Pets, artwork, quiet rooms: New guidelines recommend ‘home-like’ feel for Toronto homeless shelters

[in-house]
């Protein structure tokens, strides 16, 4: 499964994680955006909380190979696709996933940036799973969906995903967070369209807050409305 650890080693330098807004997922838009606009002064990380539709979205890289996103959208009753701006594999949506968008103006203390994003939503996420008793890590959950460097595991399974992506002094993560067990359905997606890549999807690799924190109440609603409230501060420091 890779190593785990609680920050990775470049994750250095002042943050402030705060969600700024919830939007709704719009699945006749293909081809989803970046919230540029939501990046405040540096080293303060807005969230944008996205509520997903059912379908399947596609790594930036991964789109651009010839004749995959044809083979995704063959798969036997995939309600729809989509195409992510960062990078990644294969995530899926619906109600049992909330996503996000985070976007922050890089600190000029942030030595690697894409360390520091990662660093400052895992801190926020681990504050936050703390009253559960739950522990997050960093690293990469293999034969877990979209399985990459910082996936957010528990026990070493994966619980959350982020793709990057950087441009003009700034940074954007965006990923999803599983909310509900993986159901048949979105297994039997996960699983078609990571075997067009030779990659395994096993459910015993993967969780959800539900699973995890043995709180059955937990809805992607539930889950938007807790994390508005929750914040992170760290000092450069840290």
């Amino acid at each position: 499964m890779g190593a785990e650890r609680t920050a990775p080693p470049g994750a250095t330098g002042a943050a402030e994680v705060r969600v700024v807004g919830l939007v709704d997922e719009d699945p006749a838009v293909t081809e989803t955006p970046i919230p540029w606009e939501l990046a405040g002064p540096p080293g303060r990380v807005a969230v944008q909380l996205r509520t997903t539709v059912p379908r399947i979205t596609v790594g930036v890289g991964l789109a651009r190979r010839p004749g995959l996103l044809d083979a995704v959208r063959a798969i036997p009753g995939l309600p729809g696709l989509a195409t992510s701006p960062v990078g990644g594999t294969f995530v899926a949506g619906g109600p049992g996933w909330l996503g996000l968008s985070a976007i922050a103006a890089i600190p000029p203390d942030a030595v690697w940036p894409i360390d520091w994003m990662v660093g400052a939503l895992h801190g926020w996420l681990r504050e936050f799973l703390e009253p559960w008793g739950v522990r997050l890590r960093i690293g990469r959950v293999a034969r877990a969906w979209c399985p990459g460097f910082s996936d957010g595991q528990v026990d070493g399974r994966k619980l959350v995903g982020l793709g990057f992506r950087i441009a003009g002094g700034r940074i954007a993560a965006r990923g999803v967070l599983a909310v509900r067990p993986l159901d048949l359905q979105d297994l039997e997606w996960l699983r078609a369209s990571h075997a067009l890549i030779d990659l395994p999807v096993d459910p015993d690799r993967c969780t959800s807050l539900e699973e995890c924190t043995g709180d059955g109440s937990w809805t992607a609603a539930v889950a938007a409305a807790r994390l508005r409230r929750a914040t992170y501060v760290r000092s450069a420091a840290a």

Art on the walls. More sunlight. Sound-absorbing finishes that cut down on background noise. Quiet rooms.The city wants its homeless shelters to feel less institutional for users and have more of a “home-like” atmosphere and these are among the recommendations aimed at accomplishing that, according to new design guidelines for the buildings.Shelter Design and Technical Guidelines, a document commissioned and released by the city’s Shelter Support and Housing Administration (SSHA), calls for a host of changes that would, among other things, reduce experiences of trauma for clients.Shelters should be designed to help “build emotional well-being, confidence and independence. So people feel safe in the space, so they can do other work they need to do individually (to improve their lives),” says Justin Lewis, director for infrastructure planning and development for the SSHA.The guidelines, which aren’t mandatory, could be applied to new shelters built in the coming years or any renovations to existing ones.Among some of the key recommendations in the lengthy document are calls for the reduction or removal of “known adverse stimuli” to create a calm, welcoming, home-like and safe environment “that promotes the ability to de-escalate conflict.”That includes avoiding situations that lead to crowding in shelters, such as reducing the need for shelter users to line up to access services within the buildings.In this vein, shorter hallways are also recommended.The guidelines also urge the city to reduce stress in shelters by including “acoustic and visual elements,” the latter including artwork.“Use sound-absorbent finishes to minimize background noise and reverberation, particularly in spaces where oral communication is common — such as reception areas, dining rooms, lounges, interview rooms, etc.,” the guidelines also state.New shelters or future renovations to existing ones should have more quiet rooms for clients when they need privacy, according to the document.Space such as rooms where clients sleep will benefit from fewer people and when the number of people can’t be reduced, sound masking systems should be available.In addition, more natural light should be encouraged because it has “therapeutic antidepressant effects.” Some city shelters already allow or plan to permit users to bring their pets inside, including those on Kingston Road, Islington Avenue and Runnymede Road. This should be expanded, the guidelines urge. In fact, the “best practice” to improve shelter outcomes is to allow pets to be in the same sleeping room as its owner: “The ability for a shelter user to have their pet with them within their own space helps normalize their lives and takes away from the institutional perception that can be produced when separate pet kennels are provided,” the document says. Gord Tanner, director of homelessness initiatives and prevention services, says the city has heard feedback from shelter users about how essential companionship from their pets is when it comes to making the decision whether or not to go from outdoors into a shelter.“People get distressed about being separated from their pets,” Tanner says.The guidelines were developed by a team that included architects, housing development consultants, a design consultant, an expert on accessibility, mechanical and electrical engineers and more.Lewis points out there was also extensive community engagement, including with members of the Black and Indigenous community — who make up a large portion of shelter users in Toronto — as well as homeless youth, members of the LGBTQ community, people with accessibility issues, and more.“The hope and intent is to foster more positive outcomes for shelter users,” Lewis says.The city wants to rely less on shelters and get more homeless people into permanent housing. Shelters should mostly be for people experiencing “episodic homelessness,” a brief period of being without a home.The new guidelines don’t contradict those goals, Tanner says.“We want to modernize the shelter system to have aspects that are welcoming and well-integrated into local communities.“We hope shelters will bring more people inside to get the essential supports they need to move into permanent housing. The two go hand in hand. One isn’t meant to upstage the other.”Donovan Vincent is a housing reporter based in Toronto. Follow him on Twitter: @donovanvincent